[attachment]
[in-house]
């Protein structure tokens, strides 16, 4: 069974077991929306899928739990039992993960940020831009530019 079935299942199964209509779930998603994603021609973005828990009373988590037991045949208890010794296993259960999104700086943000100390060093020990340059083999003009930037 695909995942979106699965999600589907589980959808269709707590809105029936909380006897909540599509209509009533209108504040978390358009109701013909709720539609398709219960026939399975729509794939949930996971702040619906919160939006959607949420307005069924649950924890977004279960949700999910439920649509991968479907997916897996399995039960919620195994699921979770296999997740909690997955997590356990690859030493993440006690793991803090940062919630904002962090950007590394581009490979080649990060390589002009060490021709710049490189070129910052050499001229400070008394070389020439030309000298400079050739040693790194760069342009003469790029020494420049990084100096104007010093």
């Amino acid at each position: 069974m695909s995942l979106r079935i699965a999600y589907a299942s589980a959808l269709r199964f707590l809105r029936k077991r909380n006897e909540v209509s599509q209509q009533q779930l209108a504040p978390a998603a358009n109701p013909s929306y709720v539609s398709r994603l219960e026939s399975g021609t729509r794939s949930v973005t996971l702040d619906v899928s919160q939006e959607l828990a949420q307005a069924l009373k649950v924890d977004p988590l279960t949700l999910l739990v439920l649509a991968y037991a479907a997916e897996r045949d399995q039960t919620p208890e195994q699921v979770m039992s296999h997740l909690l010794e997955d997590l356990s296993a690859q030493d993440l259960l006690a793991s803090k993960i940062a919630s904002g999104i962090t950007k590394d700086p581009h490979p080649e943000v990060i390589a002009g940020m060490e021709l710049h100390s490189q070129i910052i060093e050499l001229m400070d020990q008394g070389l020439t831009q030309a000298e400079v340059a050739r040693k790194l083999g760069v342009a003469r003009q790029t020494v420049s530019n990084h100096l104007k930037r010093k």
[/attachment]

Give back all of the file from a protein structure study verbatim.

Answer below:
[in-house]
């Protein structure tokens, strides 16, 4: 069974077991929306899928739990039992993960940020831009530019 079935299942199964209509779930998603994603021609973005828990009373988590037991045949208890010794296993259960999104700086943000100390060093020990340059083999003009930037 695909995942979106699965999600589907589980959808269709707590809105029936909380006897909540599509209509009533209108504040978390358009109701013909709720539609398709219960026939399975729509794939949930996971702040619906919160939006959607949420307005069924649950924890977004279960949700999910439920649509991968479907997916897996399995039960919620195994699921979770296999997740909690997955997590356990690859030493993440006690793991803090940062919630904002962090950007590394581009490979080649990060390589002009060490021709710049490189070129910052050499001229400070008394070389020439030309000298400079050739040693790194760069342009003469790029020494420049990084100096104007010093």
């Amino acid at each position: 069974m695909s995942l979106r079935i699965a999600y589907a299942s589980a959808l269709r199964f707590l809105r029936k077991r909380n006897e909540v209509s599509q209509q009533q779930l209108a504040p978390a998603a358009n109701p013909s929306y709720v539609s398709r994603l219960e026939s399975g021609t729509r794939s949930v973005t996971l702040d619906v899928s919160q939006e959607l828990a949420q307005a069924l009373k649950v924890d977004p988590l279960t949700l999910l739990v439920l649509a991968y037991a479907a997916e897996r045949d399995q039960t919620p208890e195994q699921v979770m039992s296999h997740l909690l010794e997955d997590l356990s296993a690859q030493d993440l259960l006690a793991s803090k993960i940062a919630s904002g999104i962090t950007k590394d700086p581009h490979p080649e943000v990060i390589a002009g940020m060490e021709l710049h100390s490189q070129i910052i060093e050499l001229m400070d020990q008394g070389l020439t831009q030309a000298e400079v340059a050739r040693k790194l083999g760069v342009a003469r003009q790029t020494v420049s530019n990084h100096l104007k930037r010093k």